A recent crisp October afternoon marked my second visit to Harley Farms Goat Dairy in Pescadero, California. I made the trek (just over an hour from San Francisco) motivated by my desire to get out of the city, my love for small towns in fall, and a lifelong fondness for goats.
Harley Farms is located on nine acres in coastal Pescadero, a one-street town with barely an inkling of the big-city hipness from which I wanted to get away. On the farm, goats are milked, cheese is made, and most things are decorated in the artsy aesthetic endemic to optimistic farmer types (think primary colors and wiggly fonts). Cool or not, Harley Farms manages to maintain a very genuine character, and it's a joy to be in a place that really feels real.
Harley Farms offers farm tours, seasonal dinners, and a farm shop; for visiting information, see Harley Farms.
Photography by Meredith Swinehart.
Above: Harley Farms has a herd of 200 alpine goats; milked twice a day, each produces a gallon of milk and an (eventual) pound of cheese.
Above: The farm is more than 100 years old, with origins as a cow dairy. Here, a corrugated metal barn offers shade to the goats. The barn door is painted in red Goat Milk Paint.
Above: Harley goats are happy goats; the farm takes immense pride in its healthy animals and their highest-quality milk. Here, my friend Amruta making a new friend.
Above: In addition to goats, farm residents include chickens, llamas, dogs, cats, ducks, and turkeys. Several retired show llamas share the pasture with the goat herd, protecting them from coyotes, dogs, and other potential intruders. Next to the goats, the llamas look like serious intellectuals.
Above: Farm chickens are occasionally housed in "chicken tractors," small structures to be moved around the pasture to fertilize the ground. The goats love to chew and climb on them as much as they love to chew and climb on everything else.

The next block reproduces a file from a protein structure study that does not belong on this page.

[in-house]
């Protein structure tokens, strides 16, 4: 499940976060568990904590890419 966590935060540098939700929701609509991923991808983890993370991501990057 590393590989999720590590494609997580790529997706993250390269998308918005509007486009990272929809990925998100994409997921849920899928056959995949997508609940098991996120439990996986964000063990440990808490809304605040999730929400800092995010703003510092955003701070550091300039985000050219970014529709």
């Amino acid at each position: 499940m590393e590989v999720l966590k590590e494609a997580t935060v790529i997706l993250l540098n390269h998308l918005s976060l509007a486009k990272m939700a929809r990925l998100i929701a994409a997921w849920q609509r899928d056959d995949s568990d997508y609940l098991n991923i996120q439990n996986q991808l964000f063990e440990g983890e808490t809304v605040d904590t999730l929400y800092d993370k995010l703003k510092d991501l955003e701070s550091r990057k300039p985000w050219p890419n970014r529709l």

Above: Deciduous trees border the pasture, changing color in fall.
Above: Nothing is fancy on the farm, including the sink. The farm makes every effort at sustainability, including reminding visitors to be mindful when using water.
Above: Pink cosmos in the garden.
Above: Harley Farms grows several varieties of edible flowers in its small garden for use in decorating its cheeses. Here, johnny jump-ups (also called viola tricolor or heartsease) look like tiny pansies in yellow, white, and purple.
Above: Harley's signature chèvre round, called Monet, is decorated with flowers grown on the farm. Here, orange calendula, purple and yellow johnny jump-ups, and blue cornflowers are washed and ready to ornament.
Above: The Monet cheese features Herbs de Provence sandwiched between two rounds of chèvre.
Above: Harley's chèvre is pasteurized at the lowest possible temperatures to retain the highest nutritional content. In 2009, the farm's chèvre won first place in the "Fresh Goat Milk Cheeses" category at the American Cheese Society Awards.
Above: Dill and tomato-basil chèvre for the tasting in the farm shop. In addition to cheese, the farm produces soaps, lotions, wool, duck eggs, and even goat milk paint, sold online and in the farm shop yearround.
Above: A mature eucalyptus tree hangs over a tiny barn painted with Goat Milk Paint.
Above: A very local bouquet of eucalyptus leaves in the hayloft dining space, where the farm hosts seasonal dinners. (I hope a Farm Dinner is my next occasion for visiting.)
Above: Young mousers in the farm shop, sleeping on the job.
Can't get enough of goats? Read about Michelle's adventures on a goat farm in France in Dinner—and a Bed—at the World's Most Beautiful Goat Farm.